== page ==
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UK, France end Afghan evacuation efforts, but many who wish to flee left behind

As US withdrawal deadline nears and terror threats grow at Kabul airport, countries wrap up their efforts to fly refugees out of the country

People walk on the tarmac as they disembark from a Airbus A400M military transport aircraft at the French military air base 104 of Al Dhafra, near Abu Dhabi, on August 23, 2021, after being evacuated from Kabul (BERTRAND GUAY / AFP)
People walk on the tarmac as they disembark from a Airbus A400M military transport aircraft at the French military air base 104 of Al Dhafra, near Abu Dhabi, on August 23, 2021, after being evacuated from Kabul (BERTRAND GUAY / AFP)

France and the UK were ending their evacuations from Taliban-controlled Afghanistan over the weekend, officials said, after a suicide bombing left scenes of carnage outside Kabul airport.

French Foreign Minister Jean-Yves Le Drian and Defense Minister Florence Parly said their country’s airlift had to be stopped Friday night because “the security conditions [are] no longer being met at the airport.”

In a statement, the ministers blamed the lack of security on the “rapid disengagement of the American forces.” Parly tweeted that the French forces had managed to fly around 3,000 people out of Afghanistan before their airlift operation was halted.

Meanwhile, with Britain’s airlift from Kabul airport ending within hours, British Prime Minister Boris Johnson vowed Friday to “shift heaven and earth” to bring more Afghans to the UK.

Hundreds of people eligible for evacuation have been left behind.

Britain has evacuated almost 14,000 UK citizens and Afghans from Kabul in the two-week operation, but the final flights departed on Friday. Hundreds of UK troops at the airport are due to leave in the next few days.

Demonstrators, including former interpreters for the British Army in Afghanistan, hold placards as they protest opposite the Houses of Parliament in London on August 18, 2021 (Glyn KIRK / AFP)

UK Defense Secretary Ben Wallace has said that about 1,000 Afghans authorized to come to Britain, and as many as 150 UK citizens, have not made it to the airport and will likely be left behind.

Johnson said Britain will try to get more people out of Afghanistan after August 31, when the US-led mission ends.

“There will sadly be people who haven’t got through, people who might qualify,” Johnson told reporters. “What I would say to them is that we will shift heaven and earth to help them get out, we will do whatever we can in the second phase.”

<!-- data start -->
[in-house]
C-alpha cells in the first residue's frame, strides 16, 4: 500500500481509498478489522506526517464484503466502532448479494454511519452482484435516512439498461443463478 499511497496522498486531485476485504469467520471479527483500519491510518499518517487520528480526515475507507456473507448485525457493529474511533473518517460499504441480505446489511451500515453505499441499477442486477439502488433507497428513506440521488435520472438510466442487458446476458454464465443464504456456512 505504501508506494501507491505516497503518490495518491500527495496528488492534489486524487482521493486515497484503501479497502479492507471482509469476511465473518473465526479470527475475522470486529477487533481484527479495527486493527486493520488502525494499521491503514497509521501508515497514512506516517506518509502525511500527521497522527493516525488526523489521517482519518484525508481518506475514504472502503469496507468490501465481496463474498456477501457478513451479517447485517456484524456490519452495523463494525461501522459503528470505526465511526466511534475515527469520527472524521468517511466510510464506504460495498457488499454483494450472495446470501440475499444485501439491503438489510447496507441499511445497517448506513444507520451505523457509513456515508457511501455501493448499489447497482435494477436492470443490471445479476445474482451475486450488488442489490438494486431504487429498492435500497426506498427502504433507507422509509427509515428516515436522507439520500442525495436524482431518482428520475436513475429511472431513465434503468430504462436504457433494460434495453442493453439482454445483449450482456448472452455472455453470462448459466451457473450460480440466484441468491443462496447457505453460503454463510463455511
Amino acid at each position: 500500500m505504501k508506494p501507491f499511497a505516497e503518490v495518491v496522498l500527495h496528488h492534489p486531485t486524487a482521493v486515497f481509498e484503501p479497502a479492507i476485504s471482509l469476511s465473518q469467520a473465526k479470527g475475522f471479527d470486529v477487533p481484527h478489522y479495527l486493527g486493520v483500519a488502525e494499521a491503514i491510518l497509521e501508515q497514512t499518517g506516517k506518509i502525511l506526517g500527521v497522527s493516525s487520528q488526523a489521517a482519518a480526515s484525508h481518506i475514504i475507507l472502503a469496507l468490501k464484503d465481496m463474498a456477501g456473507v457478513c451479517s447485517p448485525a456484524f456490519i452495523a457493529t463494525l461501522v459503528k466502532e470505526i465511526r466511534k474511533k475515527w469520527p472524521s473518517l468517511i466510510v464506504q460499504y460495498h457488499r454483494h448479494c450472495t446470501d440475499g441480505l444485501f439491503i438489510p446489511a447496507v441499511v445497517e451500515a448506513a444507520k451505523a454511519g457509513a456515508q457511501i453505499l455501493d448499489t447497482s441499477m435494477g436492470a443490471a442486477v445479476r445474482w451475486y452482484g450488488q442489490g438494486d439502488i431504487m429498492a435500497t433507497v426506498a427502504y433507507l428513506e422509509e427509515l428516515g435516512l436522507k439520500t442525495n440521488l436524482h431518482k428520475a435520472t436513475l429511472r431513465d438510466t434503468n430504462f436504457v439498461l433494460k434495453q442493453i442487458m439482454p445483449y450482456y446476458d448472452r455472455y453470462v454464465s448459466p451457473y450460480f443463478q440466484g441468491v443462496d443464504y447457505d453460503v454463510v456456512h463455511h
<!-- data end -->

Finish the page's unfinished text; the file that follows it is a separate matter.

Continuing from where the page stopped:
It’s unclear how that might happen. UK officials hope some people may be able to leave Afghanistan overland for neighboring countries such as Pakistan, where their claims to come to the UK could be processed.

French soldiers stand as people eat a meal at the French military air base 104 of Al Dhafra, near Abu Dhabi, on August 23, 2021, after being evacuated from Kabul (BERTRAND GUAY / AFP)

That will depend on cooperation from the Taliban, however.

Tens of thousands of foreign nationals and Afghans who worked with them have sought to leave the country since the Taliban’s swift takeover this month in the wake of US forces’ departure.

The desperate, chaotic exodus turned deadly on Thursday, when a suicide bomber struck crowds queuing near the airport in Kabul. The attack killed 169 Afghans, according to a preliminary count, and 13 American troops.

Two British citizens and the child of another Briton were among those killed, the UK government said Friday. Two other Britons were injured. It was unclear whether the British victims were dual UK-Afghan nationals.

Protesters display a giant Afghan flag as they demonstrate in solidarity with the people of Afganistan, in Parliament Square, central London on August 21, 2021. (Tolga Akmen / AFP)

Johnson denied that the rushed departure amounted to a national humiliation for Britain, which fought its first war in Afghanistan in the 19th century. The UK was the second-largest partner in the 20-year NATO military campaign in Afghanistan, after the United States. Some 150,000 British troops have served in Afghanistan since 2001, and 457 were killed there.

“The timing of this is certainly not the one that this country would have chosen, and I think that everybody understands that,” Johnson said.

France has called for setting up humanitarian operations to assist the thousands of Afghan nationals who failed to get a flight out to leave by other means.

Afghan refugee Malalai Hussiny, who arrived on an evacuation flight from Afghanistan, waits at Heathrow Airport, London on August 26, 2021 (Dominic Lipinski / POOL / AFP)

“Our efforts continue,” French ministers said.

A French delegation met Thursday with Taliban representatives with the talks centering on the situation at the Kabul airport and the airlift operations, the ministers said.

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